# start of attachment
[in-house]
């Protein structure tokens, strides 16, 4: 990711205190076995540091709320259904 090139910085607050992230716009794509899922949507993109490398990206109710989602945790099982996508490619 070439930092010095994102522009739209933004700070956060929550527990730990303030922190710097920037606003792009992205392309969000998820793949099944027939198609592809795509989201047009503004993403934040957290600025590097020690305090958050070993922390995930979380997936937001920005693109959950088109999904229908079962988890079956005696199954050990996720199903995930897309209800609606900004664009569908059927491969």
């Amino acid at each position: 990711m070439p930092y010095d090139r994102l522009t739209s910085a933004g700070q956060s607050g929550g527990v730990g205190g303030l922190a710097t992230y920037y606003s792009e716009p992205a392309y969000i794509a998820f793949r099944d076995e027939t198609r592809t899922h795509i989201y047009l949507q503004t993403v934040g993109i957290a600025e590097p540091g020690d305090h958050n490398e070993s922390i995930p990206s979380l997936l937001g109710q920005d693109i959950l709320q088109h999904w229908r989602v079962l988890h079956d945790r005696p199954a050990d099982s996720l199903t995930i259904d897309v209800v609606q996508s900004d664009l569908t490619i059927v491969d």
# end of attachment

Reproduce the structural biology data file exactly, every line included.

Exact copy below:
[in-house]
């Protein structure tokens, strides 16, 4: 990711205190076995540091709320259904 090139910085607050992230716009794509899922949507993109490398990206109710989602945790099982996508490619 070439930092010095994102522009739209933004700070956060929550527990730990303030922190710097920037606003792009992205392309969000998820793949099944027939198609592809795509989201047009503004993403934040957290600025590097020690305090958050070993922390995930979380997936937001920005693109959950088109999904229908079962988890079956005696199954050990996720199903995930897309209800609606900004664009569908059927491969």
């Amino acid at each position: 990711m070439p930092y010095d090139r994102l522009t739209s910085a933004g700070q956060s607050g929550g527990v730990g205190g303030l922190a710097t992230y920037y606003s792009e716009p992205a392309y969000i794509a998820f793949r099944d076995e027939t198609r592809t899922h795509i989201y047009l949507q503004t993403v934040g993109i957290a600025e590097p540091g020690d305090h958050n490398e070993s922390i995930p990206s979380l997936l937001g109710q920005d693109i959950l709320q088109h999904w229908r989602v079962l988890h079956d945790r005696p199954a050990d099982s996720l199903t995930i259904d897309v209800v609606q996508s900004d664009l569908t490619i059927v491969d």